• Less versatile for other projects since its edges are not conducive to holding screws or nails effectively
    • Can swell significantly when exposed to moisture, especially at the edges unless it is waterproof
    • Often perceived as unfinished or less visually appealing, and it can be challenging to clean​
    • The manufacturing process often involves formaldehyde, which can pose health risks
    • Often considered to be of low value due to its rough appearance
    • Is heavy, which can make it challenging to handle and install, particularly with large panels

    While OSB offers strength, water resistance, and cost-effectiveness, it also comes with challenges such as potential swelling with moisture exposure, less aesthetic appeal, and health considerations due to the use of formaldehyde. These factors should be considered when deciding whether OSB is the right material for a specific project.

    4. Exterior-grade Plywood - A Versatile Choice For Walls, Roofs, and Floors

    Exterior-grade Plywood is made with waterproof glue and designed for exterior use. This plywood is suitable for walls and floors and ideal for various woodworking projects. For shed construction, using plywood of at least half an inch thickness is advisable for wall and roof sheathing. However, for shed flooring, opting for a minimum of five-eighths inch thick plywood is recommended, especially pressure-treated types, due to its superior durability and limited natural rot resistance.


    • An ideal choice for construction projects including sheds due to its exceptional strength and durability
    • Provides a certain level of protection against moisture and weather elements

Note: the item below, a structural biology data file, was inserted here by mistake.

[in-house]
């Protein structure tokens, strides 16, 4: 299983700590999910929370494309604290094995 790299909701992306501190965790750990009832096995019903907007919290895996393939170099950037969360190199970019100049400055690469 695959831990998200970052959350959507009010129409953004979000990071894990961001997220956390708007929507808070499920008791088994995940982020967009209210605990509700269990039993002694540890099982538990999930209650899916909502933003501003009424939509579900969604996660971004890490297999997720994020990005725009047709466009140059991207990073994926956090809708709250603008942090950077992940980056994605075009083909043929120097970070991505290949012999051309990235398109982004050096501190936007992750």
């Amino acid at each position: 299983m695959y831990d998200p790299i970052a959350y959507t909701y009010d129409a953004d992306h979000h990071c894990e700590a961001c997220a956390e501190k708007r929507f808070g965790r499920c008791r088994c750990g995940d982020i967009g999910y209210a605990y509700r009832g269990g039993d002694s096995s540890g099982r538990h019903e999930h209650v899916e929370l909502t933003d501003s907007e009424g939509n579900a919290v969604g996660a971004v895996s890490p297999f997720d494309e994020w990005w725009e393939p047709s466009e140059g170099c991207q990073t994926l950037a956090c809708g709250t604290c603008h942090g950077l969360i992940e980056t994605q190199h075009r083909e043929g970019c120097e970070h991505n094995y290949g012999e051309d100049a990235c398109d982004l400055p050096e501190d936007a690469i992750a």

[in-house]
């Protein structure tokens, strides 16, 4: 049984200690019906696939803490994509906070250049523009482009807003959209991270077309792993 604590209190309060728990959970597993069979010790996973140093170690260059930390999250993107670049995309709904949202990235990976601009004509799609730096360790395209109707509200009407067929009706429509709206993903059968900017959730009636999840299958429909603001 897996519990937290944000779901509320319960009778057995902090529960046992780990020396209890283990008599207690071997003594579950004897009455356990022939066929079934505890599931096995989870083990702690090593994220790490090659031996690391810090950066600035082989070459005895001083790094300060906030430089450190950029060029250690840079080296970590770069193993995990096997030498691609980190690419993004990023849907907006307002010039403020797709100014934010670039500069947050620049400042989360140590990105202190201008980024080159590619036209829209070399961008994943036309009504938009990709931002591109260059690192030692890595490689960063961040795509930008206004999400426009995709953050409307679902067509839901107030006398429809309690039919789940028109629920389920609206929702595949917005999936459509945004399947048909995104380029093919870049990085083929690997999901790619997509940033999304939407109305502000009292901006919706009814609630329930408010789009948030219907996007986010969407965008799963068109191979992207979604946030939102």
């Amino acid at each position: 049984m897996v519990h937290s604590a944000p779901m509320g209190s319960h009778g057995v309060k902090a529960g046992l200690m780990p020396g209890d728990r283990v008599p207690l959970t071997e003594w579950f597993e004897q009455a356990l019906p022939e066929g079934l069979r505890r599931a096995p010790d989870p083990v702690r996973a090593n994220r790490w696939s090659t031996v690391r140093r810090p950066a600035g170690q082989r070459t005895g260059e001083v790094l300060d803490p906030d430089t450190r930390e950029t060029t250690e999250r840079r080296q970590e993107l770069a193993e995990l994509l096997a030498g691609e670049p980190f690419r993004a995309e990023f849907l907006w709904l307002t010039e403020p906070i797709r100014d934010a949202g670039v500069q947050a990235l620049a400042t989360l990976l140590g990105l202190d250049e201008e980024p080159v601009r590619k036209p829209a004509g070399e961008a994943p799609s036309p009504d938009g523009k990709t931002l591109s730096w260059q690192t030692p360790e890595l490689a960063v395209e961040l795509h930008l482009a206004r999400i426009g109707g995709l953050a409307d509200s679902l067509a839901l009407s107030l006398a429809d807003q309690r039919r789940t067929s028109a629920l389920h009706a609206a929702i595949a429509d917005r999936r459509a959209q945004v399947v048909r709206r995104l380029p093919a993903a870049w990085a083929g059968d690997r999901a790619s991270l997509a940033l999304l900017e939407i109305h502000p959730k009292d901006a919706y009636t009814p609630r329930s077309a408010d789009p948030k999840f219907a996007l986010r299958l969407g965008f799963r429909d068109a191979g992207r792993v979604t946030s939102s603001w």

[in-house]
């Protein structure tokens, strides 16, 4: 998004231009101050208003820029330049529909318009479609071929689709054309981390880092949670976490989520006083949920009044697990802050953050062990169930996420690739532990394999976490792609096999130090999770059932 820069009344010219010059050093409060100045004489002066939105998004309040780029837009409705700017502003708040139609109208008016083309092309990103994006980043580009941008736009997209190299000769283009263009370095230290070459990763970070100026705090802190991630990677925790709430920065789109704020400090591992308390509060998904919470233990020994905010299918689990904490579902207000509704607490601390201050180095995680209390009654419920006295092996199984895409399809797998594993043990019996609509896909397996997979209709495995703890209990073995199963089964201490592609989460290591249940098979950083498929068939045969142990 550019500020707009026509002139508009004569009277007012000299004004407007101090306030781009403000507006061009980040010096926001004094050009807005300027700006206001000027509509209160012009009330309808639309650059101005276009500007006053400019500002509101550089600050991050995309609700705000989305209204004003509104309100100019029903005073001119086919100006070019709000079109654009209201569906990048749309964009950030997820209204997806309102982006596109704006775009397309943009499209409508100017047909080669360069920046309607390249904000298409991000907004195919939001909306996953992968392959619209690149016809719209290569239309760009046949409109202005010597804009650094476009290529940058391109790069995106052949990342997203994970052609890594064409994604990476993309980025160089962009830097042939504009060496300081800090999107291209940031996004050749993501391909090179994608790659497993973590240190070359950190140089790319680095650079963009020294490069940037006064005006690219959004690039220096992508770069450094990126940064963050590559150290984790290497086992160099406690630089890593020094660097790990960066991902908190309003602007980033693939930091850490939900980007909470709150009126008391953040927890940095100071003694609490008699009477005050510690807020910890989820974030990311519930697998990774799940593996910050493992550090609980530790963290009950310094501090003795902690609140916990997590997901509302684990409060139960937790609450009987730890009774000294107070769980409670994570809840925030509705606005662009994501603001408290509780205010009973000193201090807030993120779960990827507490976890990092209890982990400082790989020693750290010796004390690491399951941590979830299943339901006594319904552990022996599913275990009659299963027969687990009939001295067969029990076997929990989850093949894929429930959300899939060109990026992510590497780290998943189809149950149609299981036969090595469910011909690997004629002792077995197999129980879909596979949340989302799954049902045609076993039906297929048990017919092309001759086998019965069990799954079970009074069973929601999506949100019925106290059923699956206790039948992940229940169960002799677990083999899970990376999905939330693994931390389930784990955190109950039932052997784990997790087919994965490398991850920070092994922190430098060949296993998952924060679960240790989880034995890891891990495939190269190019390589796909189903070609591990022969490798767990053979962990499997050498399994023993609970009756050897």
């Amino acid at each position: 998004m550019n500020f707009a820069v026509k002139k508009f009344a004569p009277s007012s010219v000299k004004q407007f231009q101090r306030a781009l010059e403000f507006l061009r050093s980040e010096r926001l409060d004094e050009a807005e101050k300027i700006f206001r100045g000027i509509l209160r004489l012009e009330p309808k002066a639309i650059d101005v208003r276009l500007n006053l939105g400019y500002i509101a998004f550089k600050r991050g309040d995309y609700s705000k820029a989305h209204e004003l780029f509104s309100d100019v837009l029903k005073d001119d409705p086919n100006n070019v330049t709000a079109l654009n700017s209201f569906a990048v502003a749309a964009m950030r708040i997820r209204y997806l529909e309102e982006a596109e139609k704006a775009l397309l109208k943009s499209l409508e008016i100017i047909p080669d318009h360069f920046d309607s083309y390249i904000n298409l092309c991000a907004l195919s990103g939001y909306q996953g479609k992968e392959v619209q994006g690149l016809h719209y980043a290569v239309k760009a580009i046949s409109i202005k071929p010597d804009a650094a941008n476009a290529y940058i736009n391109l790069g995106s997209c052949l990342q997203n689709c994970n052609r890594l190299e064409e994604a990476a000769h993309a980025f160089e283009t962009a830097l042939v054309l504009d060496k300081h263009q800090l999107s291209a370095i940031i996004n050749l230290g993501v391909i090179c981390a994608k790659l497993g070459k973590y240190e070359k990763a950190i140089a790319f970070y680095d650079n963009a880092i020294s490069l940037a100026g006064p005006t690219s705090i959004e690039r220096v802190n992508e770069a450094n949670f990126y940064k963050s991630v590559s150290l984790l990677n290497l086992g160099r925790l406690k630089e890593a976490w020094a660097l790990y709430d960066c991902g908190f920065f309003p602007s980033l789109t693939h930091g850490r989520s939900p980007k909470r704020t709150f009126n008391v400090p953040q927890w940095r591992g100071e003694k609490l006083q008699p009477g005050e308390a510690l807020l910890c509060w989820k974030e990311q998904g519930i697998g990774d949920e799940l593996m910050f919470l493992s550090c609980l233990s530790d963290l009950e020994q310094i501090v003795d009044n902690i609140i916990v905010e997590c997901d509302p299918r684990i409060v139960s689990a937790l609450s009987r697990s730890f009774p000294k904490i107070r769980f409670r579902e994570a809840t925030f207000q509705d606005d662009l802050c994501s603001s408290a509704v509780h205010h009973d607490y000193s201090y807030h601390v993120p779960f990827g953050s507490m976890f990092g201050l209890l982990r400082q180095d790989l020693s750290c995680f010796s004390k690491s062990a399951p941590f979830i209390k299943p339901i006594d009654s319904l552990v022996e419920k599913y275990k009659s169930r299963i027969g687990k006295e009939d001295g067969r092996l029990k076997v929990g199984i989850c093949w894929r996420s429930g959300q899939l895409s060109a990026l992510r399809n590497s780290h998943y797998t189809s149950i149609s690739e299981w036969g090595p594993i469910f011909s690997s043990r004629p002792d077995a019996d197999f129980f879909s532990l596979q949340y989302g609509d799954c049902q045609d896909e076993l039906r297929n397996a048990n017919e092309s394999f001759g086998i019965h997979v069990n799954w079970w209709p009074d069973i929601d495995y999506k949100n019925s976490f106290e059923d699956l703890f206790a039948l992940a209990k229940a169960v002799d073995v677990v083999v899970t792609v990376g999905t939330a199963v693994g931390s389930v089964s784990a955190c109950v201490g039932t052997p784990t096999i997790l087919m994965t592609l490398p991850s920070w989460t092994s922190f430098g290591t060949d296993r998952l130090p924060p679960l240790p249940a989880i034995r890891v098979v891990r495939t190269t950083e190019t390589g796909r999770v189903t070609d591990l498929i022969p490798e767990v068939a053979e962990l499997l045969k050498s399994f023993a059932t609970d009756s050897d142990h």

• Versatile in use and can be applied for various construction purposes, both indoors and outdoors​
    • Generally lacks knots or defects, offering a smooth and uniform surface
    • Allows selection based on specific project requirements due to a wide range of grades available


    • More expensive than ordinary plywood and can sometimes cost twice as much
    • Not completely waterproof and requires additional preparation for long-term outdoor exposure
    • Can be challenging for those not well-versed in plywood to identify the correct type for their specific needs

    While standard Exterior-grade Plywood is made with weather-resistant adhesive, its wood component may not be highly rot-resistant, underscoring the importance of pressure treatment for longer-lasting floor structures. It's also important to choose the right grade of plywood for the specific needs of your project.

    5. Cedar - A Natural Rot Resistant Wood Perfect for Siding

    When it comes to the visible siding boards on your shed, cedar is a premium yet worthwhile investment. The natural oils in cedar make it resistant to moisture, decay, and pests. This beautiful softwood will enhance curb appeal while protecting your belongings inside.


    • Has a rich red or pinkish hue with distinctive grain patterns
    • Naturally weather, decay, and insect resistant without chemicals
    • Will not warp, split, or crack as easily as other woods
    • Easy to work with using common hand tools
    • Can be left unfinished or stained/painted for extra protection
    • Available in boards, shingles, and shakes for vertical or horizontal siding


    • More expensive than pressure-treated pine or fir siding
    • Grades with more knots and imperfections are quite affordable
    • Needs sealing or finish to maintain color and avoid greying
    • Not as hard and dent/scratch resistant as many hardwoods
    • Difficult to find kiln-dried material that is less prone to twisting